Recent Submissions

  • Introduction to Special Edition: Therapeutic Cultures

    Apperley, Alan; Jacobs, Stephen; Jones, Mark (Linköping University Electronic Press, 2014)
  • Revisiting Dearing: Higher Education and the Construction of the ‘Belabored’ Self

    Apperley, Alan (Linköping University Electronic Press, 2014-11)
    Several authors have identified a ‘therapeutic turn’ in education in the UK, at all levels of the system. In this paper I focus on and develop this claim, specifically in relation to the Higher Education sector. I seek to do two things: First, I argue that the ‘self’ which is identified by commentators on the therapeutic turn needs to be reworked in the direction of McGee’s idea of the ‘belabored’ self. This is because the therapeutic turn serves, I argue, a set of wider economic goals arising from the restructuring of capitalism which followed in the wake of the oil crisis of 1973 and the subsequent breakdown of the post-war (1939-1945) consensus around the purpose of public policy, of which education is an important part. Second, I revisit an important document in the history of the UK Higher Education sector: the National Committee of Inquiry Into Higher Education’s 1997 report Higher Education In The Learning Society (known popularly as the Dearing Report, after its chair, Sir Ron Dearing). I argue that that the committee’s ambition to bring about a learning society characterised by lifelong learning played an important and neglected part in bringing about the therapeutic turn in higher education in the UK. The project of creating a learning society characterised by lifelong learning, advocated by the Dearing Report, should properly be recognised as an exhortation to embark upon a lifetime of labouring upon the self.
  • Design Probes for People with Dementia

    Garde, Julia Anne; Van Der Voort, Mascha Cécile; Niedderer, Kristina (Design Research Society, 2018-06-28)
    In order to include persons with dementia in the MinD project actively, design probes were developed to provide insight into their perspectives. We applied probes due to their exploratory character and participation through self-documentation. The aim of this paper is to reflect on the design of the probes in relation to the outcomes as a source of inspiration for designers. More specifically, we investigate the openness and tangibility of the probes, and their content relating to the past, the current or the future. The five participants completed the probes to a large extent. The openness of assignments influenced their completion and the resulting value for empathizing and inspiration for designers: More defined assignments led to more sharing of personal and sensitive information than very open ones. While crafty, tangible assignments were filled in more extensively than less tangible ones, the classical writing assignments resulted more often in more introspective and reflective information from participants. Furthermore, participants filled in assignments about past memories more extensively than those relating to future goals.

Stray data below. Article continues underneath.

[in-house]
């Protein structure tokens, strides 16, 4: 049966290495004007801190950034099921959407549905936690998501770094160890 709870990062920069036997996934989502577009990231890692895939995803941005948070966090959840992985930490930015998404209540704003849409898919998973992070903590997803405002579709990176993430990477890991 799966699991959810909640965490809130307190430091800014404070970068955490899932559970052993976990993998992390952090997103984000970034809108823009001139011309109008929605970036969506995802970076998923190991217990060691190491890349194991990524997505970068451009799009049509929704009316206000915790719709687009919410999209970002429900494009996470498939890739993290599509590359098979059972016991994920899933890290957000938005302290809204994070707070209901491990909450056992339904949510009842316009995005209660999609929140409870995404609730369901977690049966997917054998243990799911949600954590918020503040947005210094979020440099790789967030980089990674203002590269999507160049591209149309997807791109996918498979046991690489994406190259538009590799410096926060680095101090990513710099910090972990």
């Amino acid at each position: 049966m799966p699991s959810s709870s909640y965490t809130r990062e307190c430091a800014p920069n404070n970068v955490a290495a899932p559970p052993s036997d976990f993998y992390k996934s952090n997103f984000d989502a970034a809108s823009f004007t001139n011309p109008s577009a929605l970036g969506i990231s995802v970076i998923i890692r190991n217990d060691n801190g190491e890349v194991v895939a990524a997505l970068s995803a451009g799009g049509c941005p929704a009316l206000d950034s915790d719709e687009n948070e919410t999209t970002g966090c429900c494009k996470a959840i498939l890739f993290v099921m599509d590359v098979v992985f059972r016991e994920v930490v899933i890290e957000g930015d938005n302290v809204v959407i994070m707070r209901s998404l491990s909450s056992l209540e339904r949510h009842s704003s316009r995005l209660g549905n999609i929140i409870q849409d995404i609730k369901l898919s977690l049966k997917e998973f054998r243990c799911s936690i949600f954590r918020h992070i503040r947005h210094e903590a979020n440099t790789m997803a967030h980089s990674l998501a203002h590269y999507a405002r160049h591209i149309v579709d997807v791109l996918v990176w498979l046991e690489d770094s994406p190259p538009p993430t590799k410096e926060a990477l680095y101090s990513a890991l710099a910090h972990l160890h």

• Topographies of the Obsolete - Site Reflections

    Heeney, Gwen (WABA exhibition Korea, 2015-01-01)
    Topographies of the Obsolete: Exploring the Site Specific and Associated Histories of Post-Industry Topographies of the Obsolete is an artistic research project initiated by Neil Brownsword and Anne Helen Mydland at Bergen Academy of Art and Design (KHiB) in collaboration with partner universities/institutions in Denmark, Germany and the UK. In 2012 the British Ceramics Biennial invited KHiB to develop a site-specific artistic response to the former Spode Factory in Stoke-on-Trent as a key element of their 2013 exhibition programme. The project explores the landscape and associated histories of post-industry, with an initial emphasis on Stoke-on-Trent, a world-renowned ceramics capital that bears evidence of fluctuations in global fortunes. The original Spode Factory, situated in the heart of Stoke-on-Trent, was once a keystone of the city’s industrial heritage, which operated upon its original site for over 230 years. Amongst Spode’s contributions to ceramic history are the perfection of under-glaze blue printing and fine bone china. In 2008 Spode’s Church Street site closed, with most of its production infrastructure and contents left intact. The site and its remnants has been the point of departure for the interdisciplinary artistic research of over 50 participating artists, historians and theoreticians over six residencies. Topographies is a framework, formulating topics and research strands which are treated as questions and approaches that are addressed through artistic practice. By honing in on the particular history and the singularity of this site, Topographies questions what is, and how can ceramic and clay be understood as both material and subject in contemporary art practice. How can we perceive the material (clay/ceramics) to be or constitute a site? Moreover, how do ceramics and clay form and construct our understanding of the site? This publication is the third in a series which documents responses and reflections to the original Spode site from both artists and theorists connected to the project.
  • Heygate Estate Sketches (Drawing)

    Read, Howard (UCL, Urban Laboratory, 2013-09-09)
  • Public Relations and Discourses of Professionalisation

    Williams, Sarah; Apperley, Alan (Tritonic, 2009-11-01)
  • The Konvas Autovat, The Toxic Camera (2012)

    Wilson, Jane; Wilson, Louise (Seoul Museum, 2016-09-01)
  • Azeville (2006)

    Wilson, Jane; Wilson, Louise (Tate Britain, 2014-03-04)
    Ruin Lust, an exhibition at Tate Britain from 4 March 2014, offers a guide to the mournful, thrilling, comic and perverse uses of ruins in art from the seventeenth century to the present day. Ruin Lust will include work provoked by the wars of the twentieth century, including Graham Sutherland’s Devastation series 1940–1, which depicts the aftermath of the Blitz and Jane and Louise Wilson’s 2006 photographs of the Nazis’ defensive Atlantic Wall. Paul Nash’s photographs of surreal fragments in the 1930s and 40s, or Jon Savage’s images of a desolate London in the late 1970s show how artists also view ruins as zones of pure potential, where the world must be rebuilt or reimagined.
  • Mind The Gap: Developing Contexts for Practice

    Ayliffe, Maggie; Harris, Simon J.; Onions, Laura (Taylor & Francis, 2018)